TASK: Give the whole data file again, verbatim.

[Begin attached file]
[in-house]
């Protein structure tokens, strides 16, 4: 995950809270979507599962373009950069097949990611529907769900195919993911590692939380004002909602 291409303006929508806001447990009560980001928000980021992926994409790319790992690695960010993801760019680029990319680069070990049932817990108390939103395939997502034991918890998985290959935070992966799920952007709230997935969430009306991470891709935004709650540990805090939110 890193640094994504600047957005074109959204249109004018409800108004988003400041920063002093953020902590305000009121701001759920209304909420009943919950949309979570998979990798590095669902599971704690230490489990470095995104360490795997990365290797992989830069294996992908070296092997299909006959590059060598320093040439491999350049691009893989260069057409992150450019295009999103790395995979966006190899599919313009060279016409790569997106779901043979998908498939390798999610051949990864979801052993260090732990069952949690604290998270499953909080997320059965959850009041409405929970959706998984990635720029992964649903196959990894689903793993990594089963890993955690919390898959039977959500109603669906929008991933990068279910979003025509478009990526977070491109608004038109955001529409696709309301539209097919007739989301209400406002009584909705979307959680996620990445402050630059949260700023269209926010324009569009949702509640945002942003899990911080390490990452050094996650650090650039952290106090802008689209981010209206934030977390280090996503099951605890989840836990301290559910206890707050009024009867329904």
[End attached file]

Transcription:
[in-house]
């Protein structure tokens, strides 16, 4: 995950809270979507599962373009950069097949990611529907769900195919993911590692939380004002909602 291409303006929508806001447990009560980001928000980021992926994409790319790992690695960010993801760019680029990319680069070990049932817990108390939103395939997502034991918890998985290959935070992966799920952007709230997935969430009306991470891709935004709650540990805090939110 890193640094994504600047957005074109959204249109004018409800108004988003400041920063002093953020902590305000009121701001759920209304909420009943919950949309979570998979990798590095669902599971704690230490489990470095995104360490795997990365290797992989830069294996992908070296092997299909006959590059060598320093040439491999350049691009893989260069057409992150450019295009999103790395995979966006190899599919313009060279016409790569997106779901043979998908498939390798999610051949990864979801052993260090732990069952949690604290998270499953909080997320059965959850009041409405929970959706998984990635720029992964649903196959990894689903793993990594089963890993955690919390898959039977959500109603669906929008991933990068279910979003025509478009990526977070491109608004038109955001529409696709309301539209097919007739989301209400406002009584909705979307959680996620990445402050630059949260700023269209926010324009569009949702509640945002942003899990911080390490990452050094996650650090650039952290106090802008689209981010209206934030977390280090996503099951605890989840836990301290559910206890707050009024009867329904």